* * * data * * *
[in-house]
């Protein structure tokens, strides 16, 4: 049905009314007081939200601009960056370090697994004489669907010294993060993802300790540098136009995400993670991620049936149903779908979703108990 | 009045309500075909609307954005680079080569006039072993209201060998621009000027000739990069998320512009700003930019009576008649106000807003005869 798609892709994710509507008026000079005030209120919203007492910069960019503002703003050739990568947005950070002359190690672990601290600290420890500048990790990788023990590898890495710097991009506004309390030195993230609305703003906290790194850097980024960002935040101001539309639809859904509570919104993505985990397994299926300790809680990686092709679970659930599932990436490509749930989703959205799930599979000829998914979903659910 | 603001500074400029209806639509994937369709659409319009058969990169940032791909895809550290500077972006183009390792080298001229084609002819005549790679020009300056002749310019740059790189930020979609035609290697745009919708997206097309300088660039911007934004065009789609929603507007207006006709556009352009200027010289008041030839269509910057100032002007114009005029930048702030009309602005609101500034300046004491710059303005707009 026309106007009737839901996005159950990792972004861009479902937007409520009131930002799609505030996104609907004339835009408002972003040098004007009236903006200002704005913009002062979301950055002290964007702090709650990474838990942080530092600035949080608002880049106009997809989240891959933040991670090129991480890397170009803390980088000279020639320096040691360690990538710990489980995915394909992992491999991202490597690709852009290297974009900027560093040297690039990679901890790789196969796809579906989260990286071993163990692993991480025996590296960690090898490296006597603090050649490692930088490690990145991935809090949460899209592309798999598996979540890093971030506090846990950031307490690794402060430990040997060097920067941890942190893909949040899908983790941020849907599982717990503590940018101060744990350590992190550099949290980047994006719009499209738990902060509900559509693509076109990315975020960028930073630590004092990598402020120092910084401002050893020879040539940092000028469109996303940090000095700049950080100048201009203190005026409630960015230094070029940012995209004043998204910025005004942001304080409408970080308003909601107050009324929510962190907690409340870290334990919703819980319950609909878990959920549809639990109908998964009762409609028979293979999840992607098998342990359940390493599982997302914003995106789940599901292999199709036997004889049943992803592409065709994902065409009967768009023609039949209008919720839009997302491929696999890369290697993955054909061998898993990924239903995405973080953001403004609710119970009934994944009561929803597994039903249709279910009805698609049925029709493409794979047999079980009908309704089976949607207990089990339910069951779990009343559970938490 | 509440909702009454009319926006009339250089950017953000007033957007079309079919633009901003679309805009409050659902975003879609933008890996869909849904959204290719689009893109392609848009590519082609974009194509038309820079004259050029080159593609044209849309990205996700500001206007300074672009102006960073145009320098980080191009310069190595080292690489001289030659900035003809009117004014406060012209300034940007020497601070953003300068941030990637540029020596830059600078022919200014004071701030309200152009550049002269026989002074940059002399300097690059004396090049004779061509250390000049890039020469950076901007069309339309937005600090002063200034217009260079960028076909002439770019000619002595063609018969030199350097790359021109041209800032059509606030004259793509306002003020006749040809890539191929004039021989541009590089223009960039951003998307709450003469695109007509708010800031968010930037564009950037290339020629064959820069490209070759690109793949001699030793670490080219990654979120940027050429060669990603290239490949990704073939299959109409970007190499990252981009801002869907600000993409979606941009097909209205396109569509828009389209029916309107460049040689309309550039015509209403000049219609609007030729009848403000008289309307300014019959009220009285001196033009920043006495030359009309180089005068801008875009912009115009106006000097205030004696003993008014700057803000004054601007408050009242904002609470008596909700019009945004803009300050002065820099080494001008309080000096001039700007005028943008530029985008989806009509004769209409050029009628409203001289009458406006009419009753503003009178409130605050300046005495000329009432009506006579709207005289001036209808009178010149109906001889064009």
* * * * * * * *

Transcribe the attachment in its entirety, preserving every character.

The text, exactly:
[in-house]
């Protein structure tokens, strides 16, 4: 049905009314007081939200601009960056370090697994004489669907010294993060993802300790540098136009995400993670991620049936149903779908979703108990 | 009045309500075909609307954005680079080569006039072993209201060998621009000027000739990069998320512009700003930019009576008649106000807003005869 798609892709994710509507008026000079005030209120919203007492910069960019503002703003050739990568947005950070002359190690672990601290600290420890500048990790990788023990590898890495710097991009506004309390030195993230609305703003906290790194850097980024960002935040101001539309639809859904509570919104993505985990397994299926300790809680990686092709679970659930599932990436490509749930989703959205799930599979000829998914979903659910 | 603001500074400029209806639509994937369709659409319009058969990169940032791909895809550290500077972006183009390792080298001229084609002819005549790679020009300056002749310019740059790189930020979609035609290697745009919708997206097309300088660039911007934004065009789609929603507007207006006709556009352009200027010289008041030839269509910057100032002007114009005029930048702030009309602005609101500034300046004491710059303005707009 026309106007009737839901996005159950990792972004861009479902937007409520009131930002799609505030996104609907004339835009408002972003040098004007009236903006200002704005913009002062979301950055002290964007702090709650990474838990942080530092600035949080608002880049106009997809989240891959933040991670090129991480890397170009803390980088000279020639320096040691360690990538710990489980995915394909992992491999991202490597690709852009290297974009900027560093040297690039990679901890790789196969796809579906989260990286071993163990692993991480025996590296960690090898490296006597603090050649490692930088490690990145991935809090949460899209592309798999598996979540890093971030506090846990950031307490690794402060430990040997060097920067941890942190893909949040899908983790941020849907599982717990503590940018101060744990350590992190550099949290980047994006719009499209738990902060509900559509693509076109990315975020960028930073630590004092990598402020120092910084401002050893020879040539940092000028469109996303940090000095700049950080100048201009203190005026409630960015230094070029940012995209004043998204910025005004942001304080409408970080308003909601107050009324929510962190907690409340870290334990919703819980319950609909878990959920549809639990109908998964009762409609028979293979999840992607098998342990359940390493599982997302914003995106789940599901292999199709036997004889049943992803592409065709994902065409009967768009023609039949209008919720839009997302491929696999890369290697993955054909061998898993990924239903995405973080953001403004609710119970009934994944009561929803597994039903249709279910009805698609049925029709493409794979047999079980009908309704089976949607207990089990339910069951779990009343559970938490 | 509440909702009454009319926006009339250089950017953000007033957007079309079919633009901003679309805009409050659902975003879609933008890996869909849904959204290719689009893109392609848009590519082609974009194509038309820079004259050029080159593609044209849309990205996700500001206007300074672009102006960073145009320098980080191009310069190595080292690489001289030659900035003809009117004014406060012209300034940007020497601070953003300068941030990637540029020596830059600078022919200014004071701030309200152009550049002269026989002074940059002399300097690059004396090049004779061509250390000049890039020469950076901007069309339309937005600090002063200034217009260079960028076909002439770019000619002595063609018969030199350097790359021109041209800032059509606030004259793509306002003020006749040809890539191929004039021989541009590089223009960039951003998307709450003469695109007509708010800031968010930037564009950037290339020629064959820069490209070759690109793949001699030793670490080219990654979120940027050429060669990603290239490949990704073939299959109409970007190499990252981009801002869907600000993409979606941009097909209205396109569509828009389209029916309107460049040689309309550039015509209403000049219609609007030729009848403000008289309307300014019959009220009285001196033009920043006495030359009309180089005068801008875009912009115009106006000097205030004696003993008014700057803000004054601007408050009242904002609470008596909700019009945004803009300050002065820099080494001008309080000096001039700007005028943008530029985008989806009509004769209409050029009628409203001289009458406006009419009753503003009178409130605050300046005495000329009432009506006579709207005289001036209808009178010149109906001889064009």